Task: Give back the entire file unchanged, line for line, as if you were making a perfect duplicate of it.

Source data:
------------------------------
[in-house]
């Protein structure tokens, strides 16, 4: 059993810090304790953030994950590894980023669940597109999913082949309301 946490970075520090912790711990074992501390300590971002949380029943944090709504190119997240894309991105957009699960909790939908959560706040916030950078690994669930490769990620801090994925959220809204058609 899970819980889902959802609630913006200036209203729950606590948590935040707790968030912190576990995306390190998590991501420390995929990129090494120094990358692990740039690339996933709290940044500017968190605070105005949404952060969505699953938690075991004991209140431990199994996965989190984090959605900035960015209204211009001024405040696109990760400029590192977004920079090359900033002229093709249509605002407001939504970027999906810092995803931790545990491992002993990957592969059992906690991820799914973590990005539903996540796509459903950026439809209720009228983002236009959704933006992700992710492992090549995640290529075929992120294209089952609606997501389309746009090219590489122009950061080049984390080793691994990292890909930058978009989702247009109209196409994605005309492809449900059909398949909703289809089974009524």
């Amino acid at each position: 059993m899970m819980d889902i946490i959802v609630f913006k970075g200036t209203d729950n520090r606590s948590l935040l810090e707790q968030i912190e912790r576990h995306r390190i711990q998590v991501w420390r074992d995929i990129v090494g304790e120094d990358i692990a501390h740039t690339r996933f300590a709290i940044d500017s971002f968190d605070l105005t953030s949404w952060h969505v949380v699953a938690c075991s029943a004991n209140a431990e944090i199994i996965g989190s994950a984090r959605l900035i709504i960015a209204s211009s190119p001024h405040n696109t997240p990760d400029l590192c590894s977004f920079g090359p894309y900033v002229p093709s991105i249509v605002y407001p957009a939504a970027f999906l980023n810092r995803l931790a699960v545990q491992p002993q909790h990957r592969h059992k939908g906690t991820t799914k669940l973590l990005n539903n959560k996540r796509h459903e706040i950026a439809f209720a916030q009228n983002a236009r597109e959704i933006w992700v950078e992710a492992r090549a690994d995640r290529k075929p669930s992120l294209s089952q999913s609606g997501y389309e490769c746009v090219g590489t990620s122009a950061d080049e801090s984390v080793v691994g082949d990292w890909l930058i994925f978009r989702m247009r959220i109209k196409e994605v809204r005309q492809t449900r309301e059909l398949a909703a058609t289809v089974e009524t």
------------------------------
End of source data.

[in-house]
């Protein structure tokens, strides 16, 4: 059993810090304790953030994950590894980023669940597109999913082949309301 946490970075520090912790711990074992501390300590971002949380029943944090709504190119997240894309991105957009699960909790939908959560706040916030950078690994669930490769990620801090994925959220809204058609 899970819980889902959802609630913006200036209203729950606590948590935040707790968030912190576990995306390190998590991501420390995929990129090494120094990358692990740039690339996933709290940044500017968190605070105005949404952060969505699953938690075991004991209140431990199994996965989190984090959605900035960015209204211009001024405040696109990760400029590192977004920079090359900033002229093709249509605002407001939504970027999906810092995803931790545990491992002993990957592969059992906690991820799914973590990005539903996540796509459903950026439809209720009228983002236009959704933006992700992710492992090549995640290529075929992120294209089952609606997501389309746009090219590489122009950061080049984390080793691994990292890909930058978009989702247009109209196409994605005309492809449900059909398949909703289809089974009524």
């Amino acid at each position: 059993m899970m819980d889902i946490i959802v609630f913006k970075g200036t209203d729950n520090r606590s948590l935040l810090e707790q968030i912190e912790r576990h995306r390190i711990q998590v991501w420390r074992d995929i990129v090494g304790e120094d990358i692990a501390h740039t690339r996933f300590a709290i940044d500017s971002f968190d605070l105005t953030s949404w952060h969505v949380v699953a938690c075991s029943a004991n209140a431990e944090i199994i996965g989190s994950a984090r959605l900035i709504i960015a209204s211009s190119p001024h405040n696109t997240p990760d400029l590192c590894s977004f920079g090359p894309y900033v002229p093709s991105i249509v605002y407001p957009a939504a970027f999906l980023n810092r995803l931790a699960v545990q491992p002993q909790h990957r592969h059992k939908g906690t991820t799914k669940l973590l990005n539903n959560k996540r796509h459903e706040i950026a439809f209720a916030q009228n983002a236009r597109e959704i933006w992700v950078e992710a492992r090549a690994d995640r290529k075929p669930s992120l294209s089952q999913s609606g997501y389309e490769c746009v090219g590489t990620s122009a950061d080049e801090s984390v080793v691994g082949d990292w890909l930058i994925f978009r989702m247009r959220i109209k196409e994605v809204r005309q492809t449900r309301e059909l398949a909703a058609t289809v089974e009524t």